Where Is The Republican Plan For Tax Relief?

Republicans have proposed spending hundreds of millions of dollars on shared revenue, but are oddly silent on how much of the COVID relief surplus they plan to give back to taxpayers.


May 24, 2032
Perspective by Dan O’Donnell


“You know, a town with money is like a mule with a spinning wheel—no one knows how he got it and danged if he knows how to use it!” con man Lyle Lanley exclaims in perhaps the most famous episode of The Simpsons.

As everyone else in Springfield chuckles, Homer looks around confused before finally getting what he thinks is the punchline.

“Heh heh, mule,” he laughs.

Just be glad they aren’t buying Milwaukee a monorail.

One could forgive Wisconsinites for thinking Republicans who control their Legislature are both a little bit like that mule and Homer Simpson: Danged if they know how to use properly use $7 billion worth of COVID relief-fueled budget surplus but they are chuckling nervously as they fritter a large chunk of it away.

Just be glad they aren’t buying Milwaukee a monorail.

They are, however, suspiciously quiet about just how much of that surplus they actually plan to return to taxpayers.  During this year’s budget process, Republicans have considered spending $290 million on American Family Field repairs and untold hundreds of millions more on a separate shared revenue bill but have not once outlined precisely how much of the people’s money they want to return to the people.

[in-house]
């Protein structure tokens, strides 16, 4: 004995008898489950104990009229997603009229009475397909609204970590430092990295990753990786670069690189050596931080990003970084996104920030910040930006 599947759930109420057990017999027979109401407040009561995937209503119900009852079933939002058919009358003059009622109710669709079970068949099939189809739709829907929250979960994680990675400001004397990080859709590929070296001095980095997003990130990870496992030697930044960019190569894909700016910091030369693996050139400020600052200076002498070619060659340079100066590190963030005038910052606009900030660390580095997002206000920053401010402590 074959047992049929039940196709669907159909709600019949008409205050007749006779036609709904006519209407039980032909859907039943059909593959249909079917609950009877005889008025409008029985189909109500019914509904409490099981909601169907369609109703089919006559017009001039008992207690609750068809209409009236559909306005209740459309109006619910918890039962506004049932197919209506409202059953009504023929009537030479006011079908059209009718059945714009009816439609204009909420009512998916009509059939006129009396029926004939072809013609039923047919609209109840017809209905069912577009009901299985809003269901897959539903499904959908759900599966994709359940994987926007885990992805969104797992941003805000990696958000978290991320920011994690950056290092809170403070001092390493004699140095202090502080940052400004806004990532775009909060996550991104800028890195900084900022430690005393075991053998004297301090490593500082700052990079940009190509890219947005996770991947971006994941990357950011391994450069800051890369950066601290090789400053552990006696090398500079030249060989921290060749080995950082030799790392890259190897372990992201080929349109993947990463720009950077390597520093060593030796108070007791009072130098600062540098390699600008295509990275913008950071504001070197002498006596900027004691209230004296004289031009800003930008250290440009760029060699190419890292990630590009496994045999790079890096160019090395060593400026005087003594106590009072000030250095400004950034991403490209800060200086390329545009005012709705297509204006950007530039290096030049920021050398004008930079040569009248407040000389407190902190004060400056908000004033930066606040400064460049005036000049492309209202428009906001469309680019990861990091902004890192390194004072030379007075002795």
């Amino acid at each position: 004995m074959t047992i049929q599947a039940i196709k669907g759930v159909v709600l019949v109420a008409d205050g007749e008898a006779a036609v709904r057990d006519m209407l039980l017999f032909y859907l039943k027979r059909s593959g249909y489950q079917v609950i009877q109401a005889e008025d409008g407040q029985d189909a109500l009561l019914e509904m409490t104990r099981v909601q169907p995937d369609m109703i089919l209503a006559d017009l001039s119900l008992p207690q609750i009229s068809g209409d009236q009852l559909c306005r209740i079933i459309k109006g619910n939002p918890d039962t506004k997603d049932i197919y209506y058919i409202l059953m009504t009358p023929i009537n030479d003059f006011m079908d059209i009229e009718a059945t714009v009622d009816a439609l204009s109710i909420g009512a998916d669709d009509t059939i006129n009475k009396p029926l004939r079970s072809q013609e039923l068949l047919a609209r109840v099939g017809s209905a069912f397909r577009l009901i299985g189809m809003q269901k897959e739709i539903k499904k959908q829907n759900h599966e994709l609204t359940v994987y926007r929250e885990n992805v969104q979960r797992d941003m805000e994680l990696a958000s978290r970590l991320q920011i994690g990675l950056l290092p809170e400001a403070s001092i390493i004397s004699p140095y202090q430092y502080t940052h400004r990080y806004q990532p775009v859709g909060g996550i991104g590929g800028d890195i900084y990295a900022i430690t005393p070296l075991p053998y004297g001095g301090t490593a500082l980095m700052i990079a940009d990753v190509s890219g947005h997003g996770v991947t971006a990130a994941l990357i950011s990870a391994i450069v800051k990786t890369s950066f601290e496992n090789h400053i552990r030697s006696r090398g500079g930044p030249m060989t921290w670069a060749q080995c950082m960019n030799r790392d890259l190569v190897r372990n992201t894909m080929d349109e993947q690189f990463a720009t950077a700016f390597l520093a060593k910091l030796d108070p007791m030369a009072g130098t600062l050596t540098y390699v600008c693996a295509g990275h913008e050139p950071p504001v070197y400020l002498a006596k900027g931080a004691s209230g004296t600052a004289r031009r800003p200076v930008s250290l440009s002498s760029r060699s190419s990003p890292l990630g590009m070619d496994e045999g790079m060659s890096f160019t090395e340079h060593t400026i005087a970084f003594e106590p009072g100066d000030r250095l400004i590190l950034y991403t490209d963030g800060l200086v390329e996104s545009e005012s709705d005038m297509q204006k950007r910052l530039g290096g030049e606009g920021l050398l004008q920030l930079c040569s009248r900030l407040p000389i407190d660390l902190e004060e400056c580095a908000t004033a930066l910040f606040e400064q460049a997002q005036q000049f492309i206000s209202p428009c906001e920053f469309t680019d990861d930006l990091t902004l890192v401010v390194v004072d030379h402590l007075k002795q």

In January, Senate Majority Leader Devin LeMahieu proposed moving Wisconsin to a flat 3.25% income tax rate but conceded that such a plan would be unlikely to be included in the new biennial budget.  What is?  If the City of Milwaukee and Milwaukee County are worthy of a substantial portion of the state’s unearned largesse to save them from their own ruinous pension decisions, then certainly overtaxed Wisconsin residents are as well.

According to the Tax Foundation, Wisconsin pays the eighth-highest property taxes as a percentage of owner-occupied home value in the country.  Its state and local tax burden is the 18th highest.  Even after Republicans’ 2021 budget provided a record $2 billion in tax relief, Wisconsin is one of the highest-taxed states in the country.

In 2023, Republicans have a unique opportunity to change that.  They can go bigger, bolder, and provide the sort of generational change that most politicians can only dream of.  They can head off Governor Lyle Lanley’s efforts to waste the budget surplus and instead return it to the taxpayers who rightfully own it.

That is, after all, the fundamental tenet of fiscal conservatism, isn’t it?  Public revenue is by definition that which is taken from the people to fund the necessary functions of government.  Any money that exceeds this should therefore be returned to the people in the form of tax relief.  Danged if government knows how to use it.

But use it the Legislature feels it must—not on tax relief in any meaningful sense, but on stadium repairs and pension bailouts.  Wisconsin already has a big-spending party that turned years of surpluses into catastrophic deficits and the Democrats are doing just fine, thank you very much.  Why do Republicans want so badly to emulate them?

If Republicans feel they must save Milwaukeeans from their governments’ mistakes, why are they intent on lining the coffers of those very same governments while all but ignoring the people whose money they will again waste?

It’s time for the GOP to again be the party of tax cuts and fiscal sanity and present a real plan for tax relief instead of giving charlatans more money for a monorail.